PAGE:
Friday, July 7, 2017

Leigh Fought's "Women in the World of Frederick Douglass"

Leigh Fought is Assistant Professor of History at LeMoyne College. She is the author of Southern Womanhood and Slavery: A Biography of Louisa S. McCord and an editor of The Frederick Douglass Papers: Series Three: Correspondence, Volume 1: 1842-1852.

Here she dreamcasts an adaptation of her latest book, Women in the World of Frederick Douglass:
Women in the World of Frederick Douglass follows the life of nineteenth century black civil rights activist through the eyes of the women who made him. These are only a few, and don’t include Douglass’s mother, Harriet Bailey; his slave mistress, Lucretia Auld; his sisters; abolitionists Abby Kelly, Isabel Jennings, Maria Weston Chapman, Ellen and Anna Richardson, and Amy Post; German-language journalist Ottilie Assing; and civil rights activist Ida B. Wells, all of whom played significant roles in his life and the book.

Betsey Bailey, Douglass’s grandmother: Angela Bassett. In other roles, Bassett has consistently captured the elements of strength, grit, wit, calculation, and compassion necessary for a woman like Betsey Bailey, who navigated her large family through the fateful turns of life under capricious master.

Sophia Auld, Douglass’s mistress: Jennifer Lawrence. Sophia Auld first treated little Frederick with dignity and taught him to read, but at the threat of her husband turned against him and became cold. I imagine the earlier scenes much like those of Katniss and Rue in The Hunger Games and later ones requiring the edge that Lawrence showed in Winter’s Bone.

Anna Murray: Viola Davis. Frederick’s biographers have depicted Anna, Douglass’s wife of forty-four years, in unflattering ways because they cannot fathom that Frederick could love a dark-skinned woman who did not read. Viola Davis has similar features as Anna, but a person would have to be a fool to consider her anything but beautiful and intelligent. She would therefore shift perceptions of Anna, animating her with greater justice than any written words have.

Julia Griffiths: For the Englishwoman who saved Douglass’s newspaper, The North Star, and revitalized antislavery in Western New York, earning her the animosity of abolitionists in Boston -- one of the central dramas in the early part of the book -- but Douglass’s undying friendship, cast actress Olivia Colman. She would respect the role, bringing no-nonsense intelligence to the part, and giving Griffiths her due as a serious actor in Douglass’s life.

Rosetta Douglass Sprague, Douglass’s daughter: Kerry Washington could capture the innocence, steel, and frustration of Rosetta’s struggles to be independent, to please to very different parents (but mostly her father), and to play the mediator in a family of very strong personalities, despite having one herself (a bit like Olivia Pope).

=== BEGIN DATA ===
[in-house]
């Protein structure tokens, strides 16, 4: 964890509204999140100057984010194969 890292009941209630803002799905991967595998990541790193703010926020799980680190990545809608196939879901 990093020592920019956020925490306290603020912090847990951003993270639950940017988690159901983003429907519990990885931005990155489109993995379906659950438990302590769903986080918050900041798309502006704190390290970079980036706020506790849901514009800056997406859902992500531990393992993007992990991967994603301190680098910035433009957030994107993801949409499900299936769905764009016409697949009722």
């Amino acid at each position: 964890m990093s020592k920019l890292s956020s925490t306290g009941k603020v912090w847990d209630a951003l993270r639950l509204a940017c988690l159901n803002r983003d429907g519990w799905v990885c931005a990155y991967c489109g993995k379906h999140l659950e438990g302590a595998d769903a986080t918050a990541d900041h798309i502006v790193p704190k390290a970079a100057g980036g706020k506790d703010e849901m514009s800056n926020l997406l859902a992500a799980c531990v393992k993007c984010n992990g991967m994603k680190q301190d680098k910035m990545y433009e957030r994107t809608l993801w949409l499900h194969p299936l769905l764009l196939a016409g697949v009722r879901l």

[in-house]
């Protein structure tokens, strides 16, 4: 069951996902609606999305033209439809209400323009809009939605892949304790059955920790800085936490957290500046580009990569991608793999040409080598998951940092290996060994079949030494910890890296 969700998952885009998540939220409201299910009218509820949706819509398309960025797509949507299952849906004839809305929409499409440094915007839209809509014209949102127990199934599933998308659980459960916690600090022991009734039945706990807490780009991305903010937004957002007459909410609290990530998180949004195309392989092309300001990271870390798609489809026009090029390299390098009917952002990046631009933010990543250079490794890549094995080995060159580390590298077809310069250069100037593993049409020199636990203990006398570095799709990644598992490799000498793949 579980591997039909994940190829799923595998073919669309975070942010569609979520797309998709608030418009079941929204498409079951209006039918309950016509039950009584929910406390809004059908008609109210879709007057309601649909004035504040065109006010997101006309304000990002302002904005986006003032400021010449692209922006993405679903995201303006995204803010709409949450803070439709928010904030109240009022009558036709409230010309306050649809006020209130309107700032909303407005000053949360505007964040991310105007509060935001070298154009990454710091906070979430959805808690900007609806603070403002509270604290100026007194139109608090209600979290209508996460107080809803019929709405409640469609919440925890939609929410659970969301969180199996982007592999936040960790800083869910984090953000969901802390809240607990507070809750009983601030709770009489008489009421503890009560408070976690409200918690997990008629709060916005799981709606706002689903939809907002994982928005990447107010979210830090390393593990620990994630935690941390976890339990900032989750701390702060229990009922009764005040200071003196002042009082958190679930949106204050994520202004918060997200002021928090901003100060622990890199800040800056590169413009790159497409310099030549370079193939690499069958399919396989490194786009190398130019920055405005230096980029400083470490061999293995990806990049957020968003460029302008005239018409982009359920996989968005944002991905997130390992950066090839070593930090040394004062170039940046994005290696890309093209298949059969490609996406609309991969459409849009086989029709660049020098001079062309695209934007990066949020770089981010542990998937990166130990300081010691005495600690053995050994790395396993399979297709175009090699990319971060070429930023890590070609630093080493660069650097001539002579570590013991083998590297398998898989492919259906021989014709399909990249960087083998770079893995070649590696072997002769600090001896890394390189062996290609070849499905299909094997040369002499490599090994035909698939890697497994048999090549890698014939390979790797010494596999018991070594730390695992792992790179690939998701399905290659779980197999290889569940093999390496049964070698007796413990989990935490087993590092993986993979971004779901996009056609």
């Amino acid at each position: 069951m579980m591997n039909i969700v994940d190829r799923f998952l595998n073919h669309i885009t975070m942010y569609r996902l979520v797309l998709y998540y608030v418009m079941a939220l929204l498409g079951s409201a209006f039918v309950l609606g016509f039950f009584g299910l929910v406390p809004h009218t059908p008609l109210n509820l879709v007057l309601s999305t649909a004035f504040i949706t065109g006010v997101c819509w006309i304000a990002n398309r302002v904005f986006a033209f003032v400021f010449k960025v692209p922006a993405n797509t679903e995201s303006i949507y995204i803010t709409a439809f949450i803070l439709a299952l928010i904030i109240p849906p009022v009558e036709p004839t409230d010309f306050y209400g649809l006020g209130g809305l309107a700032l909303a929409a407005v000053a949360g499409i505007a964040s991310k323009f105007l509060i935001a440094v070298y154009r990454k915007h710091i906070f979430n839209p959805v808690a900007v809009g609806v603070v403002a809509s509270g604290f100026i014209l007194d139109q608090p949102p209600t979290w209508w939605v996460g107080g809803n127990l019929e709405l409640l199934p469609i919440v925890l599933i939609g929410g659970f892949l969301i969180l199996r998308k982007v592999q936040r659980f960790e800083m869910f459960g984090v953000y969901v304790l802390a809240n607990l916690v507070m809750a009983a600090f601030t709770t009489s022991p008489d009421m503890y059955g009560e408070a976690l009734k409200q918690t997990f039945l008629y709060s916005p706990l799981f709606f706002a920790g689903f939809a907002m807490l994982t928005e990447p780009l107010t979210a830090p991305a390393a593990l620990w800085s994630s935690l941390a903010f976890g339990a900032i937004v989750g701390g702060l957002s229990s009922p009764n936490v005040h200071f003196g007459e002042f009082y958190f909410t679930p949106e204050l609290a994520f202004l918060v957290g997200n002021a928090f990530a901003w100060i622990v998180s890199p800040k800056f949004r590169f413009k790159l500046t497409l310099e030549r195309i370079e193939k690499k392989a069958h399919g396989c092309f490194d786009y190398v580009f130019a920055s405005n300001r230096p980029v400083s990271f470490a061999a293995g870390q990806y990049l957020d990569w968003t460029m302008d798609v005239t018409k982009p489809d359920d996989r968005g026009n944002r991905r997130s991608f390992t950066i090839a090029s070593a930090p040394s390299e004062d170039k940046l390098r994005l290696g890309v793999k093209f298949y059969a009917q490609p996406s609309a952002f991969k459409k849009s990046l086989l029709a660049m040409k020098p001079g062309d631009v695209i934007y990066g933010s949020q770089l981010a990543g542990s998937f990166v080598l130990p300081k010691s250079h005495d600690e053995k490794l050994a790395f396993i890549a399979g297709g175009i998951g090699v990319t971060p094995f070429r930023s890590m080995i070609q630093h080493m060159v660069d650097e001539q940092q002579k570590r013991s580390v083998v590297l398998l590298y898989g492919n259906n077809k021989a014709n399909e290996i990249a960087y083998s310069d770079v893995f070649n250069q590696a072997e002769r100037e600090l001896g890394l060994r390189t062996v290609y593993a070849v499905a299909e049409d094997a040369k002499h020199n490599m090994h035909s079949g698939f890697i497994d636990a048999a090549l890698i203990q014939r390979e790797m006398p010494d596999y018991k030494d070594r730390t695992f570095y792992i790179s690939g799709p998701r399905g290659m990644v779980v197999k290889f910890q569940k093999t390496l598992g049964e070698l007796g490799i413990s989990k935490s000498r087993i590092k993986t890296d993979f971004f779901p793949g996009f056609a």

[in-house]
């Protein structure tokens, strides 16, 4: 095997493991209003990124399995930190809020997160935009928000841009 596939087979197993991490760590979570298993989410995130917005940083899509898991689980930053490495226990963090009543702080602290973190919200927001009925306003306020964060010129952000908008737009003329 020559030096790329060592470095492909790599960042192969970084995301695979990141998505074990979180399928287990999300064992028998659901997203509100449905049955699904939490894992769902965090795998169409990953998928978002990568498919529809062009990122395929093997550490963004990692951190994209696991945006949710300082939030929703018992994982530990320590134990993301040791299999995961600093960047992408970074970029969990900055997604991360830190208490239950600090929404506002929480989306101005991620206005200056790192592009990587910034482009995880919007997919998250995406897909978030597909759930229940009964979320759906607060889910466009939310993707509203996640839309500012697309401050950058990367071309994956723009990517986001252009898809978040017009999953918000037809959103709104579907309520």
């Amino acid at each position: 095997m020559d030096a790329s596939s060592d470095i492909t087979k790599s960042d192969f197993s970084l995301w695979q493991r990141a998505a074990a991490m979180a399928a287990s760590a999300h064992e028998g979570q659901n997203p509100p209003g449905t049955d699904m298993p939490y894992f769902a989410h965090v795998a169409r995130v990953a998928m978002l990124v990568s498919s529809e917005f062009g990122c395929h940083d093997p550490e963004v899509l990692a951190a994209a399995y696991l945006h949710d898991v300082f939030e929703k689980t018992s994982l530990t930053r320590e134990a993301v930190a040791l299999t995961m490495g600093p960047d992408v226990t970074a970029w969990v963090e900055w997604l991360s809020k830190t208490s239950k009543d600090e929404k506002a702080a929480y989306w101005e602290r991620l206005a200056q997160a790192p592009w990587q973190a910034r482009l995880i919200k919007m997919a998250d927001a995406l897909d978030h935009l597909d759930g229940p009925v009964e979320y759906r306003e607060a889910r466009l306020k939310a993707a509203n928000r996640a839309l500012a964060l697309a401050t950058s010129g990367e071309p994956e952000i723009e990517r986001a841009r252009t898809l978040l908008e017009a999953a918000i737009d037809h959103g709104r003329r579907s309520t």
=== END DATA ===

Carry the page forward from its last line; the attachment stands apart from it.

Helen Pitts: Laura Linney. The white woman who became Frederick Douglass’s second wife, faced criticism and ostracism along with her husband from both black, white, family, friend, and stranger alike, bearing all with poise and dignity. This is Laura Linney’s métier.

Frederick Douglass: An inevitably controversial casting choice, the actor would have to convey the type of charisma that Douglass still projects across 150 years. At the same time, the actor must resemble Douglass enough not to distract the audience.

Dennis Haysbert, most famous for Allstate commercials, has the height, resonant voice, resemblance, and relaxed quality of the older Lion of Anacostia. You can imagine him sitting on the porch of Cedar Hill or standing on the deck of a ship in the Mediterranean and marveling at how far he had risen in life. At the same time, you can see him marshal the kind of controlled fury necessary for his frustration with the rollback of the Civil Rights Act or the rise of lynching in the South.

Ricky Whittle, who plays Shadow Moon on American Gods, bears enough of a resemblance to the younger Douglass to melt into the character in the same way that Helen Mirren did with Elizabeth I. Whittle also has the physicality and background in modeling allow him to project the electricity apparent in all of the younger Douglass’s photos.
Learn more about Women in the World of Frederick Douglass at the Oxford University Press website.

--Marshal Zeringue